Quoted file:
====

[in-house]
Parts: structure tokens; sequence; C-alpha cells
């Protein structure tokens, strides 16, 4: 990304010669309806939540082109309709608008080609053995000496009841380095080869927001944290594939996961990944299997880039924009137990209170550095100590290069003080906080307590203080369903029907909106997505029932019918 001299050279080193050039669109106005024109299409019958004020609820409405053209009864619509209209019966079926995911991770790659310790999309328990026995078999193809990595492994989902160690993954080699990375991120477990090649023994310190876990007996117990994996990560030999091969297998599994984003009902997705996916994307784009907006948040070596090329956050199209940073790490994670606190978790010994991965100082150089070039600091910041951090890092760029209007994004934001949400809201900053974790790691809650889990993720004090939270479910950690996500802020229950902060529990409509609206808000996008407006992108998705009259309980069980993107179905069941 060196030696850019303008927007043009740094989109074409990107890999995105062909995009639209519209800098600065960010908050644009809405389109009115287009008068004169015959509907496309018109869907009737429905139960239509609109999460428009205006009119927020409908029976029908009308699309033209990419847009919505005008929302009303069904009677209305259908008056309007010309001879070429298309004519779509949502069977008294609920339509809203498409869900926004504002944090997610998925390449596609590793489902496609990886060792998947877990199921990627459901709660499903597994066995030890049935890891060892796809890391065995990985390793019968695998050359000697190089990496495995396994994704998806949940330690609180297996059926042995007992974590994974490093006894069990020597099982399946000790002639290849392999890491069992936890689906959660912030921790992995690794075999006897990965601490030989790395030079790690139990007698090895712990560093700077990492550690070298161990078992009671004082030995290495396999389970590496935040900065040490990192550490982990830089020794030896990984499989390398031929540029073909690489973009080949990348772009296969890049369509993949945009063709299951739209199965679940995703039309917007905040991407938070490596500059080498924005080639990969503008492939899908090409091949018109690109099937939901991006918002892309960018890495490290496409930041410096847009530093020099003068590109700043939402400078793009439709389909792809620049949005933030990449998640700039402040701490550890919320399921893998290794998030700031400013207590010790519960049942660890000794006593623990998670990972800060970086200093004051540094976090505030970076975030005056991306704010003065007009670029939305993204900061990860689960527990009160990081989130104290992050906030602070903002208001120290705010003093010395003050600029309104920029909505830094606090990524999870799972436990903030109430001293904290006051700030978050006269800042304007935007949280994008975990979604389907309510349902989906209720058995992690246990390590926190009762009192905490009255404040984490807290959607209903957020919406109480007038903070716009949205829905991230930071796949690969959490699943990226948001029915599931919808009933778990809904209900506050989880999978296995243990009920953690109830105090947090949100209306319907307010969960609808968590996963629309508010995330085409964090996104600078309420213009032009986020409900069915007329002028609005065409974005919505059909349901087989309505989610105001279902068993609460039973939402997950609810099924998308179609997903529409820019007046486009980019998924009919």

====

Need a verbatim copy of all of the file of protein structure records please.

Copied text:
[in-house]
Parts: structure tokens; sequence; C-alpha cells
């Protein structure tokens, strides 16, 4: 990304010669309806939540082109309709608008080609053995000496009841380095080869927001944290594939996961990944299997880039924009137990209170550095100590290069003080906080307590203080369903029907909106997505029932019918 001299050279080193050039669109106005024109299409019958004020609820409405053209009864619509209209019966079926995911991770790659310790999309328990026995078999193809990595492994989902160690993954080699990375991120477990090649023994310190876990007996117990994996990560030999091969297998599994984003009902997705996916994307784009907006948040070596090329956050199209940073790490994670606190978790010994991965100082150089070039600091910041951090890092760029209007994004934001949400809201900053974790790691809650889990993720004090939270479910950690996500802020229950902060529990409509609206808000996008407006992108998705009259309980069980993107179905069941 060196030696850019303008927007043009740094989109074409990107890999995105062909995009639209519209800098600065960010908050644009809405389109009115287009008068004169015959509907496309018109869907009737429905139960239509609109999460428009205006009119927020409908029976029908009308699309033209990419847009919505005008929302009303069904009677209305259908008056309007010309001879070429298309004519779509949502069977008294609920339509809203498409869900926004504002944090997610998925390449596609590793489902496609990886060792998947877990199921990627459901709660499903597994066995030890049935890891060892796809890391065995990985390793019968695998050359000697190089990496495995396994994704998806949940330690609180297996059926042995007992974590994974490093006894069990020597099982399946000790002639290849392999890491069992936890689906959660912030921790992995690794075999006897990965601490030989790395030079790690139990007698090895712990560093700077990492550690070298161990078992009671004082030995290495396999389970590496935040900065040490990192550490982990830089020794030896990984499989390398031929540029073909690489973009080949990348772009296969890049369509993949945009063709299951739209199965679940995703039309917007905040991407938070490596500059080498924005080639990969503008492939899908090409091949018109690109099937939901991006918002892309960018890495490290496409930041410096847009530093020099003068590109700043939402400078793009439709389909792809620049949005933030990449998640700039402040701490550890919320399921893998290794998030700031400013207590010790519960049942660890000794006593623990998670990972800060970086200093004051540094976090505030970076975030005056991306704010003065007009670029939305993204900061990860689960527990009160990081989130104290992050906030602070903002208001120290705010003093010395003050600029309104920029909505830094606090990524999870799972436990903030109430001293904290006051700030978050006269800042304007935007949280994008975990979604389907309510349902989906209720058995992690246990390590926190009762009192905490009255404040984490807290959607209903957020919406109480007038903070716009949205829905991230930071796949690969959490699943990226948001029915599931919808009933778990809904209900506050989880999978296995243990009920953690109830105090947090949100209306319907307010969960609808968590996963629309508010995330085409964090996104600078309420213009032009986020409900069915007329002028609005065409974005919505059909349901087989309505989610105001279902068993609460039973939402997950609810099924998308179609997903529409820019007046486009980019998924009919």